Russell: Yes. I tell them that I have been brain injured in a racing accident. I tell them how old I am, and that I walk with a walker now and work part time.

Q: But, Russ, that sounds a bit optimistic, doesnít it?

Russell: Itís the truth, though. Itís very difficult to describe my situation, and besides, I donít feel disabled inside, itís just my body that is messed up.

Q: But, doesnít a brain injury have any affect on your...well, your brain?

Russell: Well, I do have memory problems, and I have a short temper, but I canít see how that is different from other people. I feel the same, so I donít see any problems.

Q: Have you ever met any of the people you meet online? You know, in person?

Russell: Yes, I have had several lunch dates with ladies I meet online. Sometimes they come and pick me up and drive us to the restaurant. Sometimes my mom will drive me, to meet them somewhere. But at times, they donít show up at all, and it becomes harder to find a ride the next time.

Q: Iím sorry to hear that happens. How do your dates react when they finally meet you?

Russell: Fine, they seem fine. We eat and we talk about ourselves, find out more about each other. (getting agitated) I really donít understand what you mean by that question.

Q: I just mean, that you are obviously disabledówouldnít it be in your best interest to be totally honest with people who are relying solely on what you tell them?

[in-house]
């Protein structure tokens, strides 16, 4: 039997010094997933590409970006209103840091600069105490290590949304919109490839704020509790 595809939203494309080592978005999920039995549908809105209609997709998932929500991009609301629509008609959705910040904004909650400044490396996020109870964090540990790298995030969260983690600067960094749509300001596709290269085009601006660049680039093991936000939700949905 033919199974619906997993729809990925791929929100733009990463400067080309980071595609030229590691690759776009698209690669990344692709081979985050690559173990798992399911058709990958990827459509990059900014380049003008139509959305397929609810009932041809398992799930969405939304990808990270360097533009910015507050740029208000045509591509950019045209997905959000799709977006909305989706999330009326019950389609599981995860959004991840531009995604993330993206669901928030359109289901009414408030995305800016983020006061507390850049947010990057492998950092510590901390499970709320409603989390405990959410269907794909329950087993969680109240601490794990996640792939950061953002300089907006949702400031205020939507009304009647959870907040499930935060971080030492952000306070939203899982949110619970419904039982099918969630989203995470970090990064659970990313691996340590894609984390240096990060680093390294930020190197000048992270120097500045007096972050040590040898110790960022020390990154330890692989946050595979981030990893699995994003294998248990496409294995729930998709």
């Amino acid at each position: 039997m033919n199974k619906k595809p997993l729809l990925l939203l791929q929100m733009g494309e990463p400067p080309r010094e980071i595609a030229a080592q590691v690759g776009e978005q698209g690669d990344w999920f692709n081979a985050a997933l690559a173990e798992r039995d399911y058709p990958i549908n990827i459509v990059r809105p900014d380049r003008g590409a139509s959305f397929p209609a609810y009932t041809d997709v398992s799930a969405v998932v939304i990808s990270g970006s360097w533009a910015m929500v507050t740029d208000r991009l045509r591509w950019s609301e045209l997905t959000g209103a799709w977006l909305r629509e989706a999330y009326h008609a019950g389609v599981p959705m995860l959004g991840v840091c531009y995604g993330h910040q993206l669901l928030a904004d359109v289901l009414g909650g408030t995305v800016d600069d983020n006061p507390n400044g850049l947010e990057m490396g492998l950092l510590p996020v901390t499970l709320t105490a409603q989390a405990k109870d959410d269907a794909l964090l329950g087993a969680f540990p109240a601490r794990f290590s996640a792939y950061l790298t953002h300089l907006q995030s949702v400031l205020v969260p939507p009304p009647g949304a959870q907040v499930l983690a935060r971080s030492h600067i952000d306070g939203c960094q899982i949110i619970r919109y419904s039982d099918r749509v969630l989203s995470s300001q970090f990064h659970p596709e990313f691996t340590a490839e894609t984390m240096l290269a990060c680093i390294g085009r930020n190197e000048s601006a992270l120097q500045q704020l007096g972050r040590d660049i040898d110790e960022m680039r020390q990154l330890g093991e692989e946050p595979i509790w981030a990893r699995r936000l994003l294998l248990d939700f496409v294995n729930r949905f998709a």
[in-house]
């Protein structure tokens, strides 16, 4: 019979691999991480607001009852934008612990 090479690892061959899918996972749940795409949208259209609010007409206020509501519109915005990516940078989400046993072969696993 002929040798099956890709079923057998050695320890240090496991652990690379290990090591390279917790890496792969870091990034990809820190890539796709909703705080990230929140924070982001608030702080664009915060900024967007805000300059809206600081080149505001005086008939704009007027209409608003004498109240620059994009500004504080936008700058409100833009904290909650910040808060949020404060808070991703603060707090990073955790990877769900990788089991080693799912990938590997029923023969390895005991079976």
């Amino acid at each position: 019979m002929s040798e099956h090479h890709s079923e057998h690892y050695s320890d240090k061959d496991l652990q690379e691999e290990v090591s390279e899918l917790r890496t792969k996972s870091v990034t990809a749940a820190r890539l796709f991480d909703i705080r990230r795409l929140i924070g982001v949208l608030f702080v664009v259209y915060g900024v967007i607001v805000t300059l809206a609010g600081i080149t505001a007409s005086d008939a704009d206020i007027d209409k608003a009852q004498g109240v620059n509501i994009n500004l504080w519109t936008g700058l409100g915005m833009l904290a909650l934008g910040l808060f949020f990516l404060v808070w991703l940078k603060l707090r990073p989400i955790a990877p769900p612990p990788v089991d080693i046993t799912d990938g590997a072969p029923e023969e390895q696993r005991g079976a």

Russell: I think I am totally honest with everyone. I donít see it as lying, if thatís what you mean. Itís hard to describe my situation. Usually, if I talk a lot about my accident, people get bored and seem uninterestedóso I just skim over it and get to the real stuff; life and things like that.

Q: Do you keep many friends that way?

Russell: Well, frankly, I can keep friends longer if I stay ďonline friendsĒ with them. That way I donít have to worry about them judging me by my appearance or the sound of my voice. I would much rather have someone in person to do things with or just spend time with, but it hasnít happened yet. My whole social life revolves around the Internet chat rooms now.

Q: Arenít there any other outlets for you? A support group, perhaps?

Russell: There is a support group, but it is over an hour away. I donít ride in the car wellóI get sick. And, I would have to find someone who could take the time to get me there and back. Itís really hard to find someone. Besides, the group is for disabled people.

Q: I see.

Russell: Yeah, I donít want to sit around and talk about how bad I have it now, or relive my accident. I want to move on past it. I donít want to hear other people whine, thatís not what I am about.

Q: Maybe they are not as far along emotionally as you are, and need to get it off their chests. I think thatís what support groups are for.

Russell: I get it, I just donít want to hear it over and over again. I want a normal life again.

Q: I think I understand.

Russell: Youíd be the only one around me that does.

Q: Will you be online after I leave here this afternoon?

Russell: Yes, my friends will be waiting for meÖ. Do you think you can come back to visit me?

Q: Probably not.

Russell: I didnít think so.

Copyright © 2003 Rachelle Hinks.

Rachelle Hinks is an Illinois-based freelance writer and can be reached at